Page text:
Bangadilly National Park

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Overview

Located 20km from Bowral in the Southern Highlands of NSW at Canyonleigh, Bangadilly National Park offers opportunities for remote wilderness hiking, wildlife photography and birdwatching.

Read more about Bangadilly National Park

Although easily accessible from nearby Bowral, Bangadilly National Park is relatively untraversed by visitors, making it a great place to get away from the workaday world and feel like you’ve escaped into a remote wilderness paradise.

It’s an ideal park for independent adventurers who are comfortable making their own way around firetrails and unmarked walks with the help of a good map. You’ll be rewarded with great hiking to scenic lookouts with enjoyable birdwatching, wildlife photography opportunities and potential picnic spots dotted all along the way.

Enjoy panoramic views out across the striking Wingecarribe River valley. Other special sights you may be treated to here include platypus paddling along the riverbanks, koalas cuddling up to forest gums, or peregrine falcons soaring across the skyline.

Open forest and woodlands line the dry ridges and slopes while forests of red stringbark, brittle gum, apple box and river peppermint tower in the sheltered valleys and along the riverbanks.

Current alerts in this area

There are no current alerts in this area.

Local alerts

For the latest updates on fires, closures and other alerts in this area, see https://www.nationalparks.nsw.gov.au/visit-a-park/parks/bangadilly-national-park/local-alerts

Contact

See more visitor info

Visitor info

All the practical information you need to know about Bangadilly National Park.

Maps and downloads

Safety messages

However you discover NSW national parks and reserves, we want you to have a safe and enjoyable experience. Our park and reserve systems contrast greatly so you need to be aware of the risks and take responsibility for your own safety and the safety of those in your care.

Mobile safety

Dial Triple Zero (000) in an emergency. Download the Emergency + app before you visit, it helps emergency services locate you using your smartphone's GPS. Please note there is limited mobile phone reception in this park and you’ll need mobile reception to call Triple Zero (000).

Prohibited

Pets

Pets and domestic animals (other than certified assistance animals) are not permitted. Find out which regional parks allow dog walking and see the pets in parks policy for more information.

Smoking

NSW national parks are no smoking areas.

Nearby towns

Bowral (53 km)

Spring is tulip time while summer has fragrant roses and autumn, flowering bulbs. Bowral Tulip Festival runs from the end of September until early October; the Autumn Garden Festival is held in May.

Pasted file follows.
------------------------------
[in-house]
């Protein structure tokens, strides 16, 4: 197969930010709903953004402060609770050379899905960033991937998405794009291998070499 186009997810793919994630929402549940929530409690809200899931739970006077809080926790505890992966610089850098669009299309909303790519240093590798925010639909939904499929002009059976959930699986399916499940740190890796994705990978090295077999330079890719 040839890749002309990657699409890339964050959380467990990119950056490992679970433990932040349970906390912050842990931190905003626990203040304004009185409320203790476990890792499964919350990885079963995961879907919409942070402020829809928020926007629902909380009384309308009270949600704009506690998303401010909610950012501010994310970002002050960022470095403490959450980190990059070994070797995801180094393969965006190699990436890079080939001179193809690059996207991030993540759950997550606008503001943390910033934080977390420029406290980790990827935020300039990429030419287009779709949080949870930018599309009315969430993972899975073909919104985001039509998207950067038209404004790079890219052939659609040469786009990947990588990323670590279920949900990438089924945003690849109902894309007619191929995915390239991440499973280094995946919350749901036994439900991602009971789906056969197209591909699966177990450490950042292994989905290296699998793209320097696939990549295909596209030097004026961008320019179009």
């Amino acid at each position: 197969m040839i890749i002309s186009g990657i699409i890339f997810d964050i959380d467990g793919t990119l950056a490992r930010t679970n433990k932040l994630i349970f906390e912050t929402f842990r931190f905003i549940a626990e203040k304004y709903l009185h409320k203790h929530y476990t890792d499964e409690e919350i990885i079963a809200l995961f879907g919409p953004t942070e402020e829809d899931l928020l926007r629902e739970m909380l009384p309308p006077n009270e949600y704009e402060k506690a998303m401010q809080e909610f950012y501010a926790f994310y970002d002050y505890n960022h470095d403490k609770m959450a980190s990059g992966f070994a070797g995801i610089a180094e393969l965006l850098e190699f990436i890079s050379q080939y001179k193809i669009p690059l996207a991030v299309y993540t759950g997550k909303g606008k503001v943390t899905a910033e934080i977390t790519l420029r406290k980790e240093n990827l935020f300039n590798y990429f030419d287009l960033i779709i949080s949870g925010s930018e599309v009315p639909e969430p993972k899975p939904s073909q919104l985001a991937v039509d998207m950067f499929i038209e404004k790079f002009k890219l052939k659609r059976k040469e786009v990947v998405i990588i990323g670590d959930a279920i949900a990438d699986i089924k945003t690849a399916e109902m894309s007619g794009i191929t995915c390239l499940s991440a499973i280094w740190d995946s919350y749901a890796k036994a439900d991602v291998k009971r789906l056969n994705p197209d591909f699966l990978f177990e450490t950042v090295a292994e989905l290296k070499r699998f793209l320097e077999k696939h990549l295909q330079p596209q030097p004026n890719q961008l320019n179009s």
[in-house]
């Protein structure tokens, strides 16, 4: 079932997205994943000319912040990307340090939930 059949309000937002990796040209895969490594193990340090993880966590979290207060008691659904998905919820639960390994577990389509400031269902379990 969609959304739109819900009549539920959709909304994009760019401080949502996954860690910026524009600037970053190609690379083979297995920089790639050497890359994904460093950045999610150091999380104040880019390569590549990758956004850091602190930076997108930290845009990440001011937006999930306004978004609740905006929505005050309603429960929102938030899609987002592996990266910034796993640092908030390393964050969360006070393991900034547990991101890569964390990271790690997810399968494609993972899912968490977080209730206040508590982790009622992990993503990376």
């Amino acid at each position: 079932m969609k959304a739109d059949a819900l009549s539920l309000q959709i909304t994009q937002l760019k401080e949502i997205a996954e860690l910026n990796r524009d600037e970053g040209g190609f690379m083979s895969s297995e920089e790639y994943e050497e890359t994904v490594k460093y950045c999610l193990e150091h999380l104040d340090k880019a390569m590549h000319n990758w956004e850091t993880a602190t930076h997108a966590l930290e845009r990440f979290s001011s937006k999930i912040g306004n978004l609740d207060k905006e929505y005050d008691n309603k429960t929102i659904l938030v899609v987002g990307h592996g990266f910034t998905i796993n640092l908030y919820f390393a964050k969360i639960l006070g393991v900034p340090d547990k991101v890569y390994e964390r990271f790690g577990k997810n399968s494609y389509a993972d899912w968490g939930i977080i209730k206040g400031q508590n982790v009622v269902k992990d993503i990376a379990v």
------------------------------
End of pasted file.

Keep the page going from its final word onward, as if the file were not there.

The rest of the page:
www.visitnsw.com

Goulburn (76 km)

Named after Henry Goulburn - the British Secretary of State for the Colonies, Goulburn developed into a major centre for wool, and in 1863, it became Australia's first inland city. Today, the town is a rich hub of history, discovery and natural beauty.

www.visitnsw.com

Sydney City Centre (171 km)

No trip to Sydney is complete without spending some time in the city’s beautiful parks. Whether it’s in central areas like Hyde Park or the Royal Botanic Gardens or further out in Centennial Parklands, there’s plenty of green space to go out and enjoy.

www.sydney.com

Learn more

Bangadilly National Park is a special place. Here are just some of the reasons why:

Spot rare, threatened species

Bangadilly National Park. Photo: Phil Craven

There are many unusual species to be spotted in the park, including several species of arboreal mammals or, more simply put, mammals that live in trees, such as koalas, squirrels and greater gliders. Keep your eyes out for platypus down along the riverbanks and look up high to spot interesting birds and bats, such as Peregrine falcons, glossy black cockatoos, spotted-tailed quolls, and large-eared pied bats.

Geological wonders

Looking towards the escarpment, Bangadilly National Park. Photo: Phil Craven

One of the best things about visiting Bangadilly is the chance to stroll through its impressive and varied vegetation, which includes open forest and woodlands on the dry ridges and slopes of the park and majestic forests nestling in the sheltered valleys and all along the riverbanks. The park's unique and striking plant life made up of two distinct types, Sydney Basin and Tablelands, each with its own quite unique beauty. The park's distinctive geology consists of three sections of plateau country bounded by steep escarpments and rocky gullies that drop dramatically into valleys along Wingecarribee River. Mount Penang and other rocky outcrops on the ends of the ridges provide spectacular views of Wingecarribee River valley.

Lands of the Gundungurra Aboriginal People

Wingecarribee River, Bangadilly National Park. Photo: Phil Craven

Bangadilly National Park lies at the heart of the territory of the Gundungurra Aboriginal People, whose traditional land extends all the way from Lithgow to Goulburn. Other groups with associations to the area are the Dharug to the north, Dharawal to the east and Wiradjuri to the west. The Wingecarribee River valley, with its permanent water source and diverse plant and animal resources, is likely to have been important to all of these tribes as both a living area and travel route. The junction of the Wingecarribee and Wollondilly rivers, just downstream from the park, is also known to be of great significance in Aboriginal mythology.

Education resources (1)

What we're doing

Bangadilly National Park has management strategies in place to protect and conserve the values of this park. Visit the OEH website for detailed park and fire management documents.

Wingecaribee River, Bangadilly National Park. Photo: Phil Craven/NSW Government